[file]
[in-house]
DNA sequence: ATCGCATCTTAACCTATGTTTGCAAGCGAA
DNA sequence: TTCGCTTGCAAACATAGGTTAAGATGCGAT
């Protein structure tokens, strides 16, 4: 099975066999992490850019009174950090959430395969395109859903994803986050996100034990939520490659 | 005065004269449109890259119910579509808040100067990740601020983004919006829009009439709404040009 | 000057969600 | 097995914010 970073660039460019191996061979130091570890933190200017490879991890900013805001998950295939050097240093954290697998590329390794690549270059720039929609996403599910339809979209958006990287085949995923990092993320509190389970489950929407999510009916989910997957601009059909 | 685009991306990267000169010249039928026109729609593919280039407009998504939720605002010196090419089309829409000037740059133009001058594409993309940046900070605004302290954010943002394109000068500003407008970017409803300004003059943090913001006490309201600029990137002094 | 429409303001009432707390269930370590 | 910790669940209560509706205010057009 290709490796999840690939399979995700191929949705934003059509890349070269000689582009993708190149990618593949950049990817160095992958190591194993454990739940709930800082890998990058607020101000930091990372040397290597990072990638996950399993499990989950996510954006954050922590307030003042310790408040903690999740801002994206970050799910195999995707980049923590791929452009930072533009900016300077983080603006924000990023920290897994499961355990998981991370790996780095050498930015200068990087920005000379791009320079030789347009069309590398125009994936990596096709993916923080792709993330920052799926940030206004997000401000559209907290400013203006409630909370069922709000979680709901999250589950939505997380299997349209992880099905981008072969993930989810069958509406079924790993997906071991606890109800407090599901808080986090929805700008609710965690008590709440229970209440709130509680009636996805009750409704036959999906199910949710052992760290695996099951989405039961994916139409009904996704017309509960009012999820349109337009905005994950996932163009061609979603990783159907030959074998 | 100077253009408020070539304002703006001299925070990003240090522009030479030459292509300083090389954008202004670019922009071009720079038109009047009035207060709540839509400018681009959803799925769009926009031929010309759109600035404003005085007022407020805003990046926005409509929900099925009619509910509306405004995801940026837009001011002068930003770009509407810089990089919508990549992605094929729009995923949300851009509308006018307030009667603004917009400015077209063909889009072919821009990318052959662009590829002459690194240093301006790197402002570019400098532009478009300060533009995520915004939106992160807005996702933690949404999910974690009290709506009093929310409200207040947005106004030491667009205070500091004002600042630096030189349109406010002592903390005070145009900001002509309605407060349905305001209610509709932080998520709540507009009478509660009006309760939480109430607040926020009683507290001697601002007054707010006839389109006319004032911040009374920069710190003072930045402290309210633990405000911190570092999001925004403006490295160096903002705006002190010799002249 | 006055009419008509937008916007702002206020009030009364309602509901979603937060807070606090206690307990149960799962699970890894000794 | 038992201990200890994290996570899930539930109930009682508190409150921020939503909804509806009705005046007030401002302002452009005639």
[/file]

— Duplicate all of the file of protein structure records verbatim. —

[in-house]
DNA sequence: ATCGCATCTTAACCTATGTTTGCAAGCGAA
DNA sequence: TTCGCTTGCAAACATAGGTTAAGATGCGAT
């Protein structure tokens, strides 16, 4: 099975066999992490850019009174950090959430395969395109859903994803986050996100034990939520490659 | 005065004269449109890259119910579509808040100067990740601020983004919006829009009439709404040009 | 000057969600 | 097995914010 970073660039460019191996061979130091570890933190200017490879991890900013805001998950295939050097240093954290697998590329390794690549270059720039929609996403599910339809979209958006990287085949995923990092993320509190389970489950929407999510009916989910997957601009059909 | 685009991306990267000169010249039928026109729609593919280039407009998504939720605002010196090419089309829409000037740059133009001058594409993309940046900070605004302290954010943002394109000068500003407008970017409803300004003059943090913001006490309201600029990137002094 | 429409303001009432707390269930370590 | 910790669940209560509706205010057009 290709490796999840690939399979995700191929949705934003059509890349070269000689582009993708190149990618593949950049990817160095992958190591194993454990739940709930800082890998990058607020101000930091990372040397290597990072990638996950399993499990989950996510954006954050922590307030003042310790408040903690999740801002994206970050799910195999995707980049923590791929452009930072533009900016300077983080603006924000990023920290897994499961355990998981991370790996780095050498930015200068990087920005000379791009320079030789347009069309590398125009994936990596096709993916923080792709993330920052799926940030206004997000401000559209907290400013203006409630909370069922709000979680709901999250589950939505997380299997349209992880099905981008072969993930989810069958509406079924790993997906071991606890109800407090599901808080986090929805700008609710965690008590709440229970209440709130509680009636996805009750409704036959999906199910949710052992760290695996099951989405039961994916139409009904996704017309509960009012999820349109337009905005994950996932163009061609979603990783159907030959074998 | 100077253009408020070539304002703006001299925070990003240090522009030479030459292509300083090389954008202004670019922009071009720079038109009047009035207060709540839509400018681009959803799925769009926009031929010309759109600035404003005085007022407020805003990046926005409509929900099925009619509910509306405004995801940026837009001011002068930003770009509407810089990089919508990549992605094929729009995923949300851009509308006018307030009667603004917009400015077209063909889009072919821009990318052959662009590829002459690194240093301006790197402002570019400098532009478009300060533009995520915004939106992160807005996702933690949404999910974690009290709506009093929310409200207040947005106004030491667009205070500091004002600042630096030189349109406010002592903390005070145009900001002509309605407060349905305001209610509709932080998520709540507009009478509660009006309760939480109430607040926020009683507290001697601002007054707010006839389109006319004032911040009374920069710190003072930045402290309210633990405000911190570092999001925004403006490295160096903002705006002190010799002249 | 006055009419008509937008916007702002206020009030009364309602509901979603937060807070606090206690307990149960799962699970890894000794 | 038992201990200890994290996570899930539930109930009682508190409150921020939503909804509806009705005046007030401002302002452009005639």